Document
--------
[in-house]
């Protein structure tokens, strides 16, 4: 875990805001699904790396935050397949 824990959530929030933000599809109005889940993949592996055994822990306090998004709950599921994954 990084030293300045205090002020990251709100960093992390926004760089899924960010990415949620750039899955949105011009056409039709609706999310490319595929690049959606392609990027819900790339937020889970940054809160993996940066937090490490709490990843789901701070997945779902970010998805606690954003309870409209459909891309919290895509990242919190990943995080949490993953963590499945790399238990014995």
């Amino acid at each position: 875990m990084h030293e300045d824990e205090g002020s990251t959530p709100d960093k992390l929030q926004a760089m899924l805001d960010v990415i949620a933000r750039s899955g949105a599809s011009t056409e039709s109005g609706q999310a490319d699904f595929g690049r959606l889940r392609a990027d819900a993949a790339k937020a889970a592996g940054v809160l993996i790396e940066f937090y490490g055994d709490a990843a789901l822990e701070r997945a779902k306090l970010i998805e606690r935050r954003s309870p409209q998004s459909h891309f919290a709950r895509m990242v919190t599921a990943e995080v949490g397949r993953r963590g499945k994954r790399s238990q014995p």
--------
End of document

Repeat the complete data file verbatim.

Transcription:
[in-house]
């Protein structure tokens, strides 16, 4: 875990805001699904790396935050397949 824990959530929030933000599809109005889940993949592996055994822990306090998004709950599921994954 990084030293300045205090002020990251709100960093992390926004760089899924960010990415949620750039899955949105011009056409039709609706999310490319595929690049959606392609990027819900790339937020889970940054809160993996940066937090490490709490990843789901701070997945779902970010998805606690954003309870409209459909891309919290895509990242919190990943995080949490993953963590499945790399238990014995």
């Amino acid at each position: 875990m990084h030293e300045d824990e205090g002020s990251t959530p709100d960093k992390l929030q926004a760089m899924l805001d960010v990415i949620a933000r750039s899955g949105a599809s011009t056409e039709s109005g609706q999310a490319d699904f595929g690049r959606l889940r392609a990027d819900a993949a790339k937020a889970a592996g940054v809160l993996i790396e940066f937090y490490g055994d709490a990843a789901l822990e701070r997945a779902k306090l970010i998805e606690r935050r954003s309870p409209q998004s459909h891309f919290a709950r895509m990242v919190t599921a990943e995080v949490g397949r993953r963590g499945k994954r790399s238990q014995p």